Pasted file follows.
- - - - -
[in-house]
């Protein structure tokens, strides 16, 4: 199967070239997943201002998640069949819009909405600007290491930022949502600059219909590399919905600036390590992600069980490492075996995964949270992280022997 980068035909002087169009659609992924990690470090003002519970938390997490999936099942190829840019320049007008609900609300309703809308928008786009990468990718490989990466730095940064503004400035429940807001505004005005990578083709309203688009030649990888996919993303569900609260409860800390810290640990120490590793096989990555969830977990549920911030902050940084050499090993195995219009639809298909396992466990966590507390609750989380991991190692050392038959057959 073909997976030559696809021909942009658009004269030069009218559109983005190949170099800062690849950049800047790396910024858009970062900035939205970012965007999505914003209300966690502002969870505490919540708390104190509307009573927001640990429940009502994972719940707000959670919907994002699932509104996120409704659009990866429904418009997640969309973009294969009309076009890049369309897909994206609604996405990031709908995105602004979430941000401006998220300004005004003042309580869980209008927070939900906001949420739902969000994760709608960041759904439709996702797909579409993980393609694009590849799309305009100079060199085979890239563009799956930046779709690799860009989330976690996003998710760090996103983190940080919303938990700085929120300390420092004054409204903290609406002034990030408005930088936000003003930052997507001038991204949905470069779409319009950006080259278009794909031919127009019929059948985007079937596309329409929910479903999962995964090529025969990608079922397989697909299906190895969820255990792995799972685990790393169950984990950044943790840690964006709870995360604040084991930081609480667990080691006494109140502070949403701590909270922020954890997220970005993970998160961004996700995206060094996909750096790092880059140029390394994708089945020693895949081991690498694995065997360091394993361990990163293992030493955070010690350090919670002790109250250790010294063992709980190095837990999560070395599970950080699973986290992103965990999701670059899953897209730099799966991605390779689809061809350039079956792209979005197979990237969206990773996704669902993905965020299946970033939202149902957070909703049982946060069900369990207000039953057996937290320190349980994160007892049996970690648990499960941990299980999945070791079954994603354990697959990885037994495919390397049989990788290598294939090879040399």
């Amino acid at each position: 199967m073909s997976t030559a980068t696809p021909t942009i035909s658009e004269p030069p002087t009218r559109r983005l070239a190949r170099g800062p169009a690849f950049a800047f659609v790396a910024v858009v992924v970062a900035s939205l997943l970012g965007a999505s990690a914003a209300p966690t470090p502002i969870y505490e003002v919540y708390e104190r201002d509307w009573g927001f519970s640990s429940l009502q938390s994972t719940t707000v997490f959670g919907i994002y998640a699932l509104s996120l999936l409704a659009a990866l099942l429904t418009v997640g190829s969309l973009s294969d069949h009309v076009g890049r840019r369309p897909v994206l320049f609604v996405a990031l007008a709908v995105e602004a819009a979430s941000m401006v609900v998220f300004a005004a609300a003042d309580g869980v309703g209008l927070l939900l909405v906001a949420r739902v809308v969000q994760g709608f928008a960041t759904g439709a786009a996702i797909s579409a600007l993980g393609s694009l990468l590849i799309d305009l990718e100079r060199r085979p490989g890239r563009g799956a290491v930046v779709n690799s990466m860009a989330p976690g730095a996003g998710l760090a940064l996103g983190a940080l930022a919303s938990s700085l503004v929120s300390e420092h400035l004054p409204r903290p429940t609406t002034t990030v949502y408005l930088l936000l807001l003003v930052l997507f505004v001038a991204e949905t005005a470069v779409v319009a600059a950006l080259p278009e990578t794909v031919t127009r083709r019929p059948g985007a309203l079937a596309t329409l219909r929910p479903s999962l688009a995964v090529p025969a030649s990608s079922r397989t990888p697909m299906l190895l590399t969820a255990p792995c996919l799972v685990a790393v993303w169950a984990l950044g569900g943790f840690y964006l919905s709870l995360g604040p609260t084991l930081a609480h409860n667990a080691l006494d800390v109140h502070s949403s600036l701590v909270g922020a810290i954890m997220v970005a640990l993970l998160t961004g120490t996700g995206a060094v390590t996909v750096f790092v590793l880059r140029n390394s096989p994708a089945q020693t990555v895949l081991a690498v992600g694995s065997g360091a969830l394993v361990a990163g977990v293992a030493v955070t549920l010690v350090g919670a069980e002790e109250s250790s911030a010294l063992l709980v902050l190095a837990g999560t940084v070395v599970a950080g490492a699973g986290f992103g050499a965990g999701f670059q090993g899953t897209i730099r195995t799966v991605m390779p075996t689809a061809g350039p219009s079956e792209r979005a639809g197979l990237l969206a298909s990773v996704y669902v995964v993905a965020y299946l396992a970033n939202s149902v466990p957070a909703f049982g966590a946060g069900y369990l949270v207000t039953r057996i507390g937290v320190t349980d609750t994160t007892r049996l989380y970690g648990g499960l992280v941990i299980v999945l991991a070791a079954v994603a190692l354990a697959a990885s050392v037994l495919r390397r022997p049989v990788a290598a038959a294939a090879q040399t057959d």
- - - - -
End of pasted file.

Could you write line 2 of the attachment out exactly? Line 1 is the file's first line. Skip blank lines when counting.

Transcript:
């Protein structure tokens, strides 16, 4: 199967070239997943201002998640069949819009909405600007290491930022949502600059219909590399919905600036390590992600069980490492075996995964949270992280022997 980068035909002087169009659609992924990690470090003002519970938390997490999936099942190829840019320049007008609900609300309703809308928008786009990468990718490989990466730095940064503004400035429940807001505004005005990578083709309203688009030649990888996919993303569900609260409860800390810290640990120490590793096989990555969830977990549920911030902050940084050499090993195995219009639809298909396992466990966590507390609750989380991991190692050392038959057959 073909997976030559696809021909942009658009004269030069009218559109983005190949170099800062690849950049800047790396910024858009970062900035939205970012965007999505914003209300966690502002969870505490919540708390104190509307009573927001640990429940009502994972719940707000959670919907994002699932509104996120409704659009990866429904418009997640969309973009294969009309076009890049369309897909994206609604996405990031709908995105602004979430941000401006998220300004005004003042309580869980209008927070939900906001949420739902969000994760709608960041759904439709996702797909579409993980393609694009590849799309305009100079060199085979890239563009799956930046779709690799860009989330976690996003998710760090996103983190940080919303938990700085929120300390420092004054409204903290609406002034990030408005930088936000003003930052997507001038991204949905470069779409319009950006080259278009794909031919127009019929059948985007079937596309329409929910479903999962995964090529025969990608079922397989697909299906190895969820255990792995799972685990790393169950984990950044943790840690964006709870995360604040084991930081609480667990080691006494109140502070949403701590909270922020954890997220970005993970998160961004996700995206060094996909750096790092880059140029390394994708089945020693895949081991690498694995065997360091394993361990990163293992030493955070010690350090919670002790109250250790010294063992709980190095837990999560070395599970950080699973986290992103965990999701670059899953897209730099799966991605390779689809061809350039079956792209979005197979990237969206990773996704669902993905965020299946970033939202149902957070909703049982946060069900369990207000039953057996937290320190349980994160007892049996970690648990499960941990299980999945070791079954994603354990697959990885037994495919390397049989990788290598294939090879040399």